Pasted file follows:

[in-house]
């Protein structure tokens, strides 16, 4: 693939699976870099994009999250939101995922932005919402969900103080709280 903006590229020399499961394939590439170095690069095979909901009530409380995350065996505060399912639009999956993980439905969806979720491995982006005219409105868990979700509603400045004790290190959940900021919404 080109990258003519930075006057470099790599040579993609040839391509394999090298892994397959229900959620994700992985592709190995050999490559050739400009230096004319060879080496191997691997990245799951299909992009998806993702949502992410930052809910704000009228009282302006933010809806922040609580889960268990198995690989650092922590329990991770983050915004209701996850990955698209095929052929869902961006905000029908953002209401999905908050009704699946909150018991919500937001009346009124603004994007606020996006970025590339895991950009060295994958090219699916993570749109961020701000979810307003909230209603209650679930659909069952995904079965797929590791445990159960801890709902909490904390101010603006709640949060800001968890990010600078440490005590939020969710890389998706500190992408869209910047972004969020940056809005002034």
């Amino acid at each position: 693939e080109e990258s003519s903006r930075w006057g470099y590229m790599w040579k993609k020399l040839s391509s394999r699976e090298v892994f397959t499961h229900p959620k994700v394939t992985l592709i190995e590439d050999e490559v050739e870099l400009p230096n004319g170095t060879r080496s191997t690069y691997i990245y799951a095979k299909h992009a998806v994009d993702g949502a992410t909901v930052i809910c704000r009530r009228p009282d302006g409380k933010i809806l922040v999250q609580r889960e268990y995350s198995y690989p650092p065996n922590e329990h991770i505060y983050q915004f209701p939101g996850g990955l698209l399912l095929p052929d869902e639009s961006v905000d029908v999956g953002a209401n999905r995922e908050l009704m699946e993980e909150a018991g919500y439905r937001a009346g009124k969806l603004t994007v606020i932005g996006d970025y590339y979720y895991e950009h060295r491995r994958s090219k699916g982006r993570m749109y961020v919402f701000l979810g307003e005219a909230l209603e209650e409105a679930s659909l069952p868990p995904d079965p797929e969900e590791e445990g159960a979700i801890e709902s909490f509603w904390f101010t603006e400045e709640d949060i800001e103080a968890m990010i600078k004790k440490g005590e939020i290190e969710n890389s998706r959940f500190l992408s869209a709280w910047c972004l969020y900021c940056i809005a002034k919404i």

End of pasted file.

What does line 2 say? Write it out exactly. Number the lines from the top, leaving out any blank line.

């Protein structure tokens, strides 16, 4: 693939699976870099994009999250939101995922932005919402969900103080709280 903006590229020399499961394939590439170095690069095979909901009530409380995350065996505060399912639009999956993980439905969806979720491995982006005219409105868990979700509603400045004790290190959940900021919404 080109990258003519930075006057470099790599040579993609040839391509394999090298892994397959229900959620994700992985592709190995050999490559050739400009230096004319060879080496191997691997990245799951299909992009998806993702949502992410930052809910704000009228009282302006933010809806922040609580889960268990198995690989650092922590329990991770983050915004209701996850990955698209095929052929869902961006905000029908953002209401999905908050009704699946909150018991919500937001009346009124603004994007606020996006970025590339895991950009060295994958090219699916993570749109961020701000979810307003909230209603209650679930659909069952995904079965797929590791445990159960801890709902909490904390101010603006709640949060800001968890990010600078440490005590939020969710890389998706500190992408869209910047972004969020940056809005002034």